Egypt’s power grid comes of age as Canadian gold miner Centamin seeks access

By David Whitehouse

Posted on Thursday, 24 November 2022 09:42
Egyptian power cuts have become a thing of the past. REUTERS/Amr Abdallah Dalsh

Canada and London-listed Centamin, which operates Egypt’s only gold mine, is in discussions with the government to connect to the national grid and cut its reliance on diesel power.

The government is “very keen” to add the company as a national grid user and the aim is for Centamin’s Sukari mine in the country’s south-east to be fully connected by the end of 2023 or early 2024, CEO Martin Horgan tells The Africa Report. The initial proposal being discussed is for 30MW-50MW of grid power to be supplied.

Egypt has made “astonishing” progress in power generation since rolling blackouts of 2014, meaning the national grid now has excess capacity, Horgan says. The country built about 3,500 km of high-voltage power lines between 2014 and 2020, and a distribution line now runs within 20 km of Sukari.

Horgan says he’s confident on Egypt’s ability to maintain its expanded grid. The country’s large oil and gas industries have served to  create a high level of engineering expertise, he says. “I don’t doubt that they have the capacity” to ensure maintenance. Still, the company will retain its diesel-generating capability as a back-up.

Industrial grid tariffs are cheaper than diesel fuel, which has been made more expensive by higher crude oil prices.

  • Centamin’s fuel costs in the first half of the year jumped 34% from the second half of 2021.
  • The company aims to achieve an overall $150m of cost cuts between 2020 and the end of 2023.

Solar plant

Centamin has also started operating its own solar plant at Sukari, which may be able to meet about 25% of the mine’s power needs. The plant means an average reduction in diesel consumption of 22m litres a year, and an annual cost saving of $20m at current diesel prices. The plan, once grid access is achieved, is for a roughly 60-40 split between solar power and the grid during the daytime, with 100% grid use overnight.

The company in November announced plans to expand the Sukari underground mine to produce 1.5m tonnes of ore per year, an increase of 31%. The expansion will cost $25m-$35m, and Horgan says the new rate of production will be reached in the second half of 2024.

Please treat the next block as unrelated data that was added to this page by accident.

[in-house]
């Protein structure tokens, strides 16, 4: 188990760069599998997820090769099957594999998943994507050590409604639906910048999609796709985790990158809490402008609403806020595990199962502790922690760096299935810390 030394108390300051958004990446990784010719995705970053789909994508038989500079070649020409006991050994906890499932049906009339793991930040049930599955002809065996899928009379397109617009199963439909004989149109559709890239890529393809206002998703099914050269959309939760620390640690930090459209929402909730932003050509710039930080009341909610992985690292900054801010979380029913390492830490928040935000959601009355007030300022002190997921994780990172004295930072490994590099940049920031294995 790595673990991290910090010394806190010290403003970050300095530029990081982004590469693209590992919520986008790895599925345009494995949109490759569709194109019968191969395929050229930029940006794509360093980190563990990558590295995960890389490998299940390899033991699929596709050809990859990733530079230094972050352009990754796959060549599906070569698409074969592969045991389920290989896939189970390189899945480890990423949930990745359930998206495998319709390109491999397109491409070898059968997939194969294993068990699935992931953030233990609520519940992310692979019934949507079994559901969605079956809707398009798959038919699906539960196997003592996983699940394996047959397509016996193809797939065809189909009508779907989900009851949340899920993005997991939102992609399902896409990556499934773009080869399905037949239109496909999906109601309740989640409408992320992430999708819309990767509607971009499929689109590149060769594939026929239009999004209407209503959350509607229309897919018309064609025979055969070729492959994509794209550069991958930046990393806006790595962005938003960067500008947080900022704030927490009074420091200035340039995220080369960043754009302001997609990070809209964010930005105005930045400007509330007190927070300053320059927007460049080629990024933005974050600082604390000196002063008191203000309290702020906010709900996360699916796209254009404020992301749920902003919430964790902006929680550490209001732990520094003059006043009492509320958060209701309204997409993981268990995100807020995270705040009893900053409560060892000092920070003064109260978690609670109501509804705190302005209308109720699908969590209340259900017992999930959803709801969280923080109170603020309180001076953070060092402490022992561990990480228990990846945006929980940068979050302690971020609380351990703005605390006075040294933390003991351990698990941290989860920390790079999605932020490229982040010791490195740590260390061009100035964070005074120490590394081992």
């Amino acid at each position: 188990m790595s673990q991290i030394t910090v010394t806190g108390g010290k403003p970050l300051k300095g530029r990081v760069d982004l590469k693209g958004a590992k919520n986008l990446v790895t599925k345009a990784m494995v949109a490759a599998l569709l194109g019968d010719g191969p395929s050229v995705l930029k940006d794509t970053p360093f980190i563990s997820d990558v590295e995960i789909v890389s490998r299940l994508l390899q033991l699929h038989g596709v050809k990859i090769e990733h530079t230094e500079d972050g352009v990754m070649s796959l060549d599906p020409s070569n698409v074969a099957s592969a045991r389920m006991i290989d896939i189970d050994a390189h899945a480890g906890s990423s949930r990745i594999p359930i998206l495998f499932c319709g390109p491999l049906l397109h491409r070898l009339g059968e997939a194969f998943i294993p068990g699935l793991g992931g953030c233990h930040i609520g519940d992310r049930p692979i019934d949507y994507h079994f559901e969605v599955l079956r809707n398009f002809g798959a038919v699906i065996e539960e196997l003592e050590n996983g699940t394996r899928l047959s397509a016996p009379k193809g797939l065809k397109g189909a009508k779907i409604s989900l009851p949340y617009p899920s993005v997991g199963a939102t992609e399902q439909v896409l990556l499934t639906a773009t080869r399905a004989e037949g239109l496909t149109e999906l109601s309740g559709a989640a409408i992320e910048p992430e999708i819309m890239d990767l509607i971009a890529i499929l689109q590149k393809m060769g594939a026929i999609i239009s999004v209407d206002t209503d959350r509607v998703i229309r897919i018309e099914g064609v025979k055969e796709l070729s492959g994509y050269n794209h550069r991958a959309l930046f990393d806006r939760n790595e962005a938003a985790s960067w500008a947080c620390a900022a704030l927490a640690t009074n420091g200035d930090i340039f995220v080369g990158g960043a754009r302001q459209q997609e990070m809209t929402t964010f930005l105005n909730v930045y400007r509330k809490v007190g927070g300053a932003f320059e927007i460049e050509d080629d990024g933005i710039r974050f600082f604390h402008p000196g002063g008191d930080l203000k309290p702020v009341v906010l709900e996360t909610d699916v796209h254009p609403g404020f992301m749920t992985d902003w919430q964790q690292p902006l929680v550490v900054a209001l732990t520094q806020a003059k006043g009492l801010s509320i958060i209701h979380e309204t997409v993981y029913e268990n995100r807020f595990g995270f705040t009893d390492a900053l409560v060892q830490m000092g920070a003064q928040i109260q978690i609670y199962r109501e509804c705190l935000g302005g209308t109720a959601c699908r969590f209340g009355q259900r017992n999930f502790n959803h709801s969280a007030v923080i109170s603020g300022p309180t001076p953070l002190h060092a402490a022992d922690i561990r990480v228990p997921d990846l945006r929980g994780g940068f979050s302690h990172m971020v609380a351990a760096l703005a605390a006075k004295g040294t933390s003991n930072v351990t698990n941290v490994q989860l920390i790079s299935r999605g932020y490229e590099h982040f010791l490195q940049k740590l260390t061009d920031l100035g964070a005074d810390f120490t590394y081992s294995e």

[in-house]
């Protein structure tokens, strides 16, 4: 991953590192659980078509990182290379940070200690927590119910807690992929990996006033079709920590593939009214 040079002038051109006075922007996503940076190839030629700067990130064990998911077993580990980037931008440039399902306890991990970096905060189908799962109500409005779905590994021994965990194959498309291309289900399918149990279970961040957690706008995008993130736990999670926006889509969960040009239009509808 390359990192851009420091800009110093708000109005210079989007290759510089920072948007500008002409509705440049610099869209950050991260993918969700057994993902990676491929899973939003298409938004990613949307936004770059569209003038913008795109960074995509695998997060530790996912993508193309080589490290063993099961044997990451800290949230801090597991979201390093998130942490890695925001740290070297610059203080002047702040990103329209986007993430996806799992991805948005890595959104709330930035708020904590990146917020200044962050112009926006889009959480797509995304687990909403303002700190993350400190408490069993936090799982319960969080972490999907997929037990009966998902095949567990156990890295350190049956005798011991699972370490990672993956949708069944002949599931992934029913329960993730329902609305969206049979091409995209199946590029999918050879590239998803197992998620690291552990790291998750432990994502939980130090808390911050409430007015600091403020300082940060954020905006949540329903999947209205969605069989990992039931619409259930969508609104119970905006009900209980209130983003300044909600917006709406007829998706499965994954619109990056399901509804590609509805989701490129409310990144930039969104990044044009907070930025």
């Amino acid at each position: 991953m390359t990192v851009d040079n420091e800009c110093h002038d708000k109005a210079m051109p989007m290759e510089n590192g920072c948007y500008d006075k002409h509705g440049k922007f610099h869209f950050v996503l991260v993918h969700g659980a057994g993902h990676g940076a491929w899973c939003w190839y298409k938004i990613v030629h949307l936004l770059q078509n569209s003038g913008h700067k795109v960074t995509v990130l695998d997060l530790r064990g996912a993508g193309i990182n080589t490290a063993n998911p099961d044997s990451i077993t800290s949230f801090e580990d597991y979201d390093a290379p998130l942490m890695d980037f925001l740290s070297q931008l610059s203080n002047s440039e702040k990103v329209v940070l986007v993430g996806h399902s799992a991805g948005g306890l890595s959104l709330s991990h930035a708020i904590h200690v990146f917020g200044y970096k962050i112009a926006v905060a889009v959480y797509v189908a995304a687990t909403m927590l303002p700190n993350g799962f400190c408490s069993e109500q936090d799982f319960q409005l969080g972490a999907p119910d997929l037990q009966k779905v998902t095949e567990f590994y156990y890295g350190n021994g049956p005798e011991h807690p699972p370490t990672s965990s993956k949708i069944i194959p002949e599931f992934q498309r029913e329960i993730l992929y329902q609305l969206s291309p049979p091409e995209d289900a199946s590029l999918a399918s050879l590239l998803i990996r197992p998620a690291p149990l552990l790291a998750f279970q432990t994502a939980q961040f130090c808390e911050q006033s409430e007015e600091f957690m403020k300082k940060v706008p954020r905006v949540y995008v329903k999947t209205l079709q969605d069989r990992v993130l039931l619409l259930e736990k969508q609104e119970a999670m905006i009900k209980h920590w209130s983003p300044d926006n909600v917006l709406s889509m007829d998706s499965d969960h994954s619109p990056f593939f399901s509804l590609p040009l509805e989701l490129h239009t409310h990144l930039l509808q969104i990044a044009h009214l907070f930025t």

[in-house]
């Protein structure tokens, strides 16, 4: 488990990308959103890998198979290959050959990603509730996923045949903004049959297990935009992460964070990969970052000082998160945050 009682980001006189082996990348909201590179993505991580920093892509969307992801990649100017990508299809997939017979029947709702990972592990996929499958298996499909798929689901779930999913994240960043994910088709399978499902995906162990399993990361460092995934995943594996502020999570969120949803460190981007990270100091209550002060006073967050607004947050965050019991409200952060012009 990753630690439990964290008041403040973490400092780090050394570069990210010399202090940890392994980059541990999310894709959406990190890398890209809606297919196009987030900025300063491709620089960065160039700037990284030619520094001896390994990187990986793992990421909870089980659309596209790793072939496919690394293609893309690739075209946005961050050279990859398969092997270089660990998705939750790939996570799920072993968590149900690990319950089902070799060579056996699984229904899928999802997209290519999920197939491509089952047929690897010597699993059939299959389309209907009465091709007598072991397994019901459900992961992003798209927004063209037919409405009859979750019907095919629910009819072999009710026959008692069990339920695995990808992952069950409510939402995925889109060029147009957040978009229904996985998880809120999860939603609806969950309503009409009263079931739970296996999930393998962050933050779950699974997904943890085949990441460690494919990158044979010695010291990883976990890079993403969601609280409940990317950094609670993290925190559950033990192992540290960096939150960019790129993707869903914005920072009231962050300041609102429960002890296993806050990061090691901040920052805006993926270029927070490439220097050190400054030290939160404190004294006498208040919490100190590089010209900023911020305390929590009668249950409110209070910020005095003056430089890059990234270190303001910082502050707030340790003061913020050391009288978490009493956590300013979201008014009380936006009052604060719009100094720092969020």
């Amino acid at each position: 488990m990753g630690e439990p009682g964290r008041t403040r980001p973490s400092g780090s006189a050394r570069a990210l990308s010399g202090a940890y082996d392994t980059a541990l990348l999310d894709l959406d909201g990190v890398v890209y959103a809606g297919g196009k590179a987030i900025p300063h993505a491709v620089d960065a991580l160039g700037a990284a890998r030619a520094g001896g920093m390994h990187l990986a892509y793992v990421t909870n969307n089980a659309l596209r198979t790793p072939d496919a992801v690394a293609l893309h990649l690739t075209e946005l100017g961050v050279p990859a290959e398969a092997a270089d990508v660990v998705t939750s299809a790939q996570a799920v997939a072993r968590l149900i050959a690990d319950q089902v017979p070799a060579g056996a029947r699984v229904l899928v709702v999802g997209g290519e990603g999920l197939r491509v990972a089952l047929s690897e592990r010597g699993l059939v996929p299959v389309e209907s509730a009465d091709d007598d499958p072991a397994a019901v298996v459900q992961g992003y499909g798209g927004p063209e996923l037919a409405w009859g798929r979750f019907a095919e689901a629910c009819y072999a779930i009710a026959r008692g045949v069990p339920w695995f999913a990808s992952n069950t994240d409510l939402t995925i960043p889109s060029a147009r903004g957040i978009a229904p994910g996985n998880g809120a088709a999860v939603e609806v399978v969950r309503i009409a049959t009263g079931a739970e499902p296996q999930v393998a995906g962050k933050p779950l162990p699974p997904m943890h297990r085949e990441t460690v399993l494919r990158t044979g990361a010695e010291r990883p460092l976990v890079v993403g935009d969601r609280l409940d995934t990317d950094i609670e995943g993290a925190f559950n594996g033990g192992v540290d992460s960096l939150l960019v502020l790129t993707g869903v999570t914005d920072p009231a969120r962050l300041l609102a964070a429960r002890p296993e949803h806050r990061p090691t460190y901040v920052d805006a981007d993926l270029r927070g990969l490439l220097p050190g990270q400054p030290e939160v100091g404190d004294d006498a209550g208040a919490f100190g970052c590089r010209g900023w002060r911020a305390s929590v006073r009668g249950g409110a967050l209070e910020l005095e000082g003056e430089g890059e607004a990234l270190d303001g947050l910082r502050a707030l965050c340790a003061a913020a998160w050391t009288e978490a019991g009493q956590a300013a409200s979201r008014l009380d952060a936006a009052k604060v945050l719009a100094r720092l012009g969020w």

The Sukari mine began producing in 2009 and is now slightly over halfway through its life. The mine is currently expected to operate until 2033, though Horgan says further exploration could extend its life by a year.

  • That creates the need for further discoveries, and Centamin is exploring in Egypt’s eastern desert.

Egypt’s renewables targets

The Egyptian grid uses natural gas and renewables including hydro, solar and wind. The country’s Red Sea winds are ideal for wind power, while solar generation is favoured by land availability, with the population of 104m people heavily concentrated on about 5% of the land mass.

The country’s power supply in the early 2010s was hobbled by an ageing generation fleet, with a third of thermal generation capacity over 20 years old. Capacity was increased by around 28.5 GW between  2015 and 2021, though most of that is from non-renewable sources. Researchers led by Salma I. Salah at the University of London have calculated that as of early 2022, only 12% of generated electricity comes from renewable sources, behind the government’s 2022 target of 20%.

The country aims to generate 42% of its energy through renewable sources by 2035. Some have questioned whether that goal is realistic. Research from Tarek El-Shennawy, a power engineering manager at the Alexandria National Refining & Petrochemicals Co., points to the high capital cost of solar projects.

  • The Benban solar park with 1.5 GW installed capacity costs about $4b.
  • Discoveries of natural gas in Egypt together with the commissioning of the El-Dabaa nuclear power plant scheduled for 2027 will reduce the appeal of renewable power capacity, he writes.

Bottom line

Egypt’s strengthened grid improves energy security for industrial customers, but renewables use so far is mostly promise rather than delivery.

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